It is interesting to see the Ottoman textile production industry through the prism of art history. On the one hand, the objects were heavy with real value – arguably less abstract than money – given that gold and silver thread techniques were at the heart of textiles. In the later years of its trade as a commodity, when poorer members of society both produced and consumed traditional Ottoman textiles, the materials came to take on the appearance of what had become a culture. of decadence. The economic history of Ottoman textiles cannot be understated when compared to Western definitions of art and wealth.
If value is the result of what is exchangeable, the degree of exchange of a product is essential to define its value. For much of the textual investigation that informed his book “Sea Change: Ottoman Textiles between the Mediterranean and the Indian Ocean”, Phillips looked at contractual agreements listing the qualities and attributes of textiles traded between buyers and sellers. sellers, who usually belonged to the heights. of social status, with a formidable wealth of palace archives showing exactly what each sultan has acquired. She found that the workers themselves kept worse records, if at all, likely due to illiteracy in a multinational empire where, for many, public education was a foreign import.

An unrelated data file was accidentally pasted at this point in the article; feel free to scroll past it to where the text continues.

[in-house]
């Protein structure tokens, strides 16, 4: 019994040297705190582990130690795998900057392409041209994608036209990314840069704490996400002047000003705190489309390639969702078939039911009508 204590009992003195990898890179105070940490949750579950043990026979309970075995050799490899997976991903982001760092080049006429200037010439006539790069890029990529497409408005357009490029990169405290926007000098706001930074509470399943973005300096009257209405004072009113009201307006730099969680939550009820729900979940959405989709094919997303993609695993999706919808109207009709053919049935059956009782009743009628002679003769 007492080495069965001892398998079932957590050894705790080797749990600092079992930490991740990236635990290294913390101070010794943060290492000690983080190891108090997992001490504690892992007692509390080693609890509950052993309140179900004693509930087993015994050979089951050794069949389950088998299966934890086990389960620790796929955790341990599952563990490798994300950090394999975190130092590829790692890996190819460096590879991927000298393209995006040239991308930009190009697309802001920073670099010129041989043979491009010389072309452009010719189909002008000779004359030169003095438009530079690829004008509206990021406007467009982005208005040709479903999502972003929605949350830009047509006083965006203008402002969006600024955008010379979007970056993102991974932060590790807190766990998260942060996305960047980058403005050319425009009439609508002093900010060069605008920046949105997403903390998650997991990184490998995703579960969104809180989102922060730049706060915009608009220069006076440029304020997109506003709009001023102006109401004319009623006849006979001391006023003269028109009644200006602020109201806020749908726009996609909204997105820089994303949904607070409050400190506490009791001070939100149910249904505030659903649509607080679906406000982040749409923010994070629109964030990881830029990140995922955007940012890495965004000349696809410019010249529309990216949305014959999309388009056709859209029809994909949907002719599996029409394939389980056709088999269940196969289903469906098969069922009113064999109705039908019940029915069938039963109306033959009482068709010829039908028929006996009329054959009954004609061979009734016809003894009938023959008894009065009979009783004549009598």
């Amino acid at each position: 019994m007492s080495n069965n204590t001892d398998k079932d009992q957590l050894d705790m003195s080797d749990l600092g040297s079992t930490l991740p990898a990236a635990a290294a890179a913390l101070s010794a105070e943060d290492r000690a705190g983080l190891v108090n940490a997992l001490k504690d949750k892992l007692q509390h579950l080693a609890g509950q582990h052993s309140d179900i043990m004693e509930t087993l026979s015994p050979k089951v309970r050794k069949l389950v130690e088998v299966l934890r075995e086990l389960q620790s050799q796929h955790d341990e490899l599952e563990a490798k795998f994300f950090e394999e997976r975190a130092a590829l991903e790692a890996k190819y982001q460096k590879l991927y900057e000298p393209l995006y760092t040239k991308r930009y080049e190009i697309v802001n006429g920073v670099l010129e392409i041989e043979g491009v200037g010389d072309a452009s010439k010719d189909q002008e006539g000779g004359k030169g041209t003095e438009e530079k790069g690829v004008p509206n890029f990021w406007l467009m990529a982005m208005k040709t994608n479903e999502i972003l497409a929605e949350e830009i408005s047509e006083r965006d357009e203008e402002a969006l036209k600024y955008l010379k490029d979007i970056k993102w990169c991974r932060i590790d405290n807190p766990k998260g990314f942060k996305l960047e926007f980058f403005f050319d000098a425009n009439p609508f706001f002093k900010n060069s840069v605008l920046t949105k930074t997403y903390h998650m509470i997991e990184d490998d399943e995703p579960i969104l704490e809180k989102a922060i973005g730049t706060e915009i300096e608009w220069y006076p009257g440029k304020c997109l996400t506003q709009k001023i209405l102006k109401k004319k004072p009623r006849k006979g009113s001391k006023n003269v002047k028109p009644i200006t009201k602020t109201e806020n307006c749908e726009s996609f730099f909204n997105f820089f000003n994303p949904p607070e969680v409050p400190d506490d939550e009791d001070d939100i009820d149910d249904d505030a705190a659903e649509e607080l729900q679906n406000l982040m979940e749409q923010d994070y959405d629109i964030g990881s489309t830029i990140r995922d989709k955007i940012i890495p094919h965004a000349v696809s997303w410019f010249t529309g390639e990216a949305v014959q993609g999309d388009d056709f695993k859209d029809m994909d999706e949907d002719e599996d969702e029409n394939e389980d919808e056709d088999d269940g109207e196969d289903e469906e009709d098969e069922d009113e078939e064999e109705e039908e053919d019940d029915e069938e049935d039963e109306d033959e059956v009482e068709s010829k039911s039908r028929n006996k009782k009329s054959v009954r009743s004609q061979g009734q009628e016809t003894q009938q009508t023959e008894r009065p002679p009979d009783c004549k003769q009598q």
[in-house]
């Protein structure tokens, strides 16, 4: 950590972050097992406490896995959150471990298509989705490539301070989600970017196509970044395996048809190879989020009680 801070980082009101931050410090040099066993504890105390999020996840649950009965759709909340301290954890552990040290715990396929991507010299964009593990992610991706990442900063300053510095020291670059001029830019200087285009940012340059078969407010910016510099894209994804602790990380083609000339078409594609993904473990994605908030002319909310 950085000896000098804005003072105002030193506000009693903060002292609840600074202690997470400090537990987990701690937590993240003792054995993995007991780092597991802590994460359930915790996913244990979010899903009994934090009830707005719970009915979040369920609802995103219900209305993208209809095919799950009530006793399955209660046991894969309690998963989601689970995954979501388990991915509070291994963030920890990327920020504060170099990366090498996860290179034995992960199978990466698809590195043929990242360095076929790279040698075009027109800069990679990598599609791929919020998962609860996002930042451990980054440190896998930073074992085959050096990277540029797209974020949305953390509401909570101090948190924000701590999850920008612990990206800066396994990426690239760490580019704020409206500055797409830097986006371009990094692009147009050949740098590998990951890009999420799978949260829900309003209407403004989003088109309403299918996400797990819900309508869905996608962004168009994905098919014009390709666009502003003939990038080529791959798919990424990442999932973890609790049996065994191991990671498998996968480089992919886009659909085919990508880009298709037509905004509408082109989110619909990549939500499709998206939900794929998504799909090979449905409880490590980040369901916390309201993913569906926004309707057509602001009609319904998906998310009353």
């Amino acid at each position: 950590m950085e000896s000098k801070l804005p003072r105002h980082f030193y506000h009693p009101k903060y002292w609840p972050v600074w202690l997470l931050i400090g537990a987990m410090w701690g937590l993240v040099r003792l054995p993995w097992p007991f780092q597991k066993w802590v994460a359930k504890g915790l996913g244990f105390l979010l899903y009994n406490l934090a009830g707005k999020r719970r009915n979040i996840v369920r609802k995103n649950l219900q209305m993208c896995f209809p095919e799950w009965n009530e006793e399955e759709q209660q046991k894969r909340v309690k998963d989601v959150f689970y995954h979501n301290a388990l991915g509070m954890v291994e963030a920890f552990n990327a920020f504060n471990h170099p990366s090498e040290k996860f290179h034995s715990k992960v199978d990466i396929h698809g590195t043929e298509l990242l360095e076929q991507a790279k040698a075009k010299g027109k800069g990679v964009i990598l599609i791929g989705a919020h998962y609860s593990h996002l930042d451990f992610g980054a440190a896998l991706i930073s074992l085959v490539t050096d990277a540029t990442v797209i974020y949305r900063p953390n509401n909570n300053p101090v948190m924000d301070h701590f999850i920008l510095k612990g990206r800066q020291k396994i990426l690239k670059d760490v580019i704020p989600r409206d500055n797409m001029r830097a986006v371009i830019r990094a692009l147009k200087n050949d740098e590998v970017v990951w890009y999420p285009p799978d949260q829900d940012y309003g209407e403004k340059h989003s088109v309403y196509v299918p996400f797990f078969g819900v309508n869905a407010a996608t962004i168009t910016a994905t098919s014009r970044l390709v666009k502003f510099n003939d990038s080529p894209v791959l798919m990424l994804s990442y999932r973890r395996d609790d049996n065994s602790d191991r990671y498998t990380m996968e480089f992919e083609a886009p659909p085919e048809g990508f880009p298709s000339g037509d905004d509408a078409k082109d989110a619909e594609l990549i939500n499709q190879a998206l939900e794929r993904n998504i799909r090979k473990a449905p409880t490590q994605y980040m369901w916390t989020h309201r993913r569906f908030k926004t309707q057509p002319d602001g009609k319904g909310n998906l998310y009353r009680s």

To bridge the wide and often vague knowledge gaps between the academic benchmark and the object-oriented scholarship of his methodology, Phillips examined the minutes of the Sharia courts that have presided over the legality of textiles. Among these, the sumptuary laws which attract interest for the exoticism of their application in relation to the myths of personal freedom enjoyed by Westerners. These regulations – which organize the wearing and banning of clothing based on religion, gender, class, ethnicity, and work – are a vital source for researchers interested in understanding how textiles have come to be. established social codes before the introduction of concepts relating to modernity. identity and its importance in politics and government.
To see the story first hand
Throughout his book, Phillips emphasizes and relates a key point in his argument that textiles represent their own historiographical source. Crucial support for his conclusions is the fact that the only product marketed more than textiles in the history of the world is grain. The fact that their importance is underestimated by West-oriented art historians is a significant gap in scholarship, which “Sea Change” begins to fill with clear prose delineations offering readers insight. meticulous of the pragmatics of textile craftsmanship and the inspirations of its creative flourishing classes and cultures.
Even a more discerning reader will be pleased with the comprehensive glossary, which includes designations common to the field, such as “sericulture”, to more obscure classifications such as a light silk variety known by the Turkish name “bürümcük”. Each chronological section of “Sea Change” is prefaced by epigraphs before Phillips clarifying texts explaining themes relating to technology, terminology, style, production, regulation, consumption, imitation and novelty. The first chapter begins with a Turkish proverb which also serves as an appropriate metaphor for the writing process: “With patience the cocoon on the mulberry leaf is transformed into a silk robe. “